Energy Sources  >  Heating Oil Friday, April 18, 2014
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 Home Heating Oil
Heating oil, also known in the United States as No. 2 heating oil, is used to fuel building furnaces or boilers. Heating oil is commonly delivered by tank truck and stored in above-ground storage tanks ("ASTs") located in the basements, garages, or outside adjacent to the building. Heating oil provides approximately 7% of the energy requirements of home in the United States, and as the name implies, this fuel is used almost exclusively for heating.

Residential space heating is the primary use for heating oil, making the demand highly seasonal. Most of the heating oil use occurs during October through March. Of the 8.1 million households in the United States that use heating oil to heat their homes, 6.3 million households or roughly 78 percent exist in the Northeast region of the country. In other regions, older homes have been converted from oil heat to gas heat, and oil no longer has a noticeable share of the new home construction market.

Heating oil is widely used in parts of the United States and Canada where natural gas or propane is frequently not available. See the above chart for density of BTU (British Thermal Units) consumption per person in the USA. The USA imports most of it’s oil, with the largest international producer being Canada.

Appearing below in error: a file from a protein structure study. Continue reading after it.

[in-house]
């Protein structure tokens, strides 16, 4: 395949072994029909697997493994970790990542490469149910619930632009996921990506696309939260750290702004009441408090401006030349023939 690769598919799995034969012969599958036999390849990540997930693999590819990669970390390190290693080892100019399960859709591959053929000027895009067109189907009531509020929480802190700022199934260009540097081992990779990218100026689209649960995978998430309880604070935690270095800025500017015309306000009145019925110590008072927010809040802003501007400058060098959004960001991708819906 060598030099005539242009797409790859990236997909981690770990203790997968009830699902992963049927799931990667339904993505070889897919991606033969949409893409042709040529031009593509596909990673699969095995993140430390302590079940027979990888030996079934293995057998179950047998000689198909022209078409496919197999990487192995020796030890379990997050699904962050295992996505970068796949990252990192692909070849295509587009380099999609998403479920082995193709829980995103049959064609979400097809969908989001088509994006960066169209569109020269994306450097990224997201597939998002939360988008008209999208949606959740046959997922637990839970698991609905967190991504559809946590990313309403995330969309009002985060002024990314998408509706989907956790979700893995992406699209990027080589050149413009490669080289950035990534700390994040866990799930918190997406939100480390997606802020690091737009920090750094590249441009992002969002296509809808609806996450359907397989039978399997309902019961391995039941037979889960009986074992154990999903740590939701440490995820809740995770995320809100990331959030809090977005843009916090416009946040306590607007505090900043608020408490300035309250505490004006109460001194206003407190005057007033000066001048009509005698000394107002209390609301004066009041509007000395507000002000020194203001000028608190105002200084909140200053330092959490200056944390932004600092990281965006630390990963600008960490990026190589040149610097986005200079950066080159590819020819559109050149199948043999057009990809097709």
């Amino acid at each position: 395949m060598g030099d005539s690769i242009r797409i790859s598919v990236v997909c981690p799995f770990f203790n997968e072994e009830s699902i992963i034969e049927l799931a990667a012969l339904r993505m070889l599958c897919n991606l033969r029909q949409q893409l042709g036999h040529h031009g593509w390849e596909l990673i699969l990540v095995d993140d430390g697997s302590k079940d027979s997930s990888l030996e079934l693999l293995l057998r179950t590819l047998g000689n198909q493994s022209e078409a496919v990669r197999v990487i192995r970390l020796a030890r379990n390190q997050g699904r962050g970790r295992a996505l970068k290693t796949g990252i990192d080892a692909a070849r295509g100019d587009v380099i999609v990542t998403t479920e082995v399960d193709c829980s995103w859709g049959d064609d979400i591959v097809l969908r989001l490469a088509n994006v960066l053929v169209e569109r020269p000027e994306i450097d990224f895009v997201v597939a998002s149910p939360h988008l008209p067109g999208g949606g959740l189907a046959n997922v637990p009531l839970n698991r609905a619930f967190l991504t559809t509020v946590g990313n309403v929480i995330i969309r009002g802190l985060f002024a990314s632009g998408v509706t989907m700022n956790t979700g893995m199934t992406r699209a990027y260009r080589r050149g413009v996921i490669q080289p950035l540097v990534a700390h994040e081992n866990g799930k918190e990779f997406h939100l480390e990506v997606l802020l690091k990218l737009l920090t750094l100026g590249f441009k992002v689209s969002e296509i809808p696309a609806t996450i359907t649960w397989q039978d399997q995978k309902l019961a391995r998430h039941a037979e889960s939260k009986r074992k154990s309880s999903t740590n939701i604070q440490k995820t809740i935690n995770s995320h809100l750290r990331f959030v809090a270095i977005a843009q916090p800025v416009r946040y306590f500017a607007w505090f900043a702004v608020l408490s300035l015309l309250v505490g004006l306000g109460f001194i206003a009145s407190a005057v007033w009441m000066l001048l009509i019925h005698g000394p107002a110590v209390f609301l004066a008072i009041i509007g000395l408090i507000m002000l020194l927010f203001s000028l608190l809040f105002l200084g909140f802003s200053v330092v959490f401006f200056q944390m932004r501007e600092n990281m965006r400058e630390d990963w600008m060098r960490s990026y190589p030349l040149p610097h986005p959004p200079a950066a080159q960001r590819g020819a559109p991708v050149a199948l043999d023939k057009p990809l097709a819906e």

Some customers try to beat rising winter prices by filling their storage tanks in the summer or early fall when the prices are likely to be lower. However, most homeowners do not have large enough storage tanks to store the full amount needed to meet winter demands. Because homeowners may have to refill their tanks as often as 4 or 5 times during the heating season, possible rising or spiking prices are a concern.

Every oil heating system is based on one simple principle. The heat from the burner flame produces hot water, hot air or steam which is then circulated throughout the house for heat. Without question, your oil burner is the most important part of your heating system. But contrary to popular belief, an oil burner doesn't burn oil. Instead it combines fuel oil from your tank with amount of air and then delivers it to the point of ignition at the burner head. This burning mixture of oil and air heats the air, water or steam that's circulated through your home.

Ignition can only be achieved after the burner has atomized the oil into a fine spray of minute oil particles. These particles are mixed with air drawn into the burner, then ignited by an electric spark generated by the burner's transformer.

The US Energy Information Administration forecast continuing oil consumption over the long term in their report in 2005. Market events in 2008 will lead to a change in this forecast. Home heating oil is not forecast separately.

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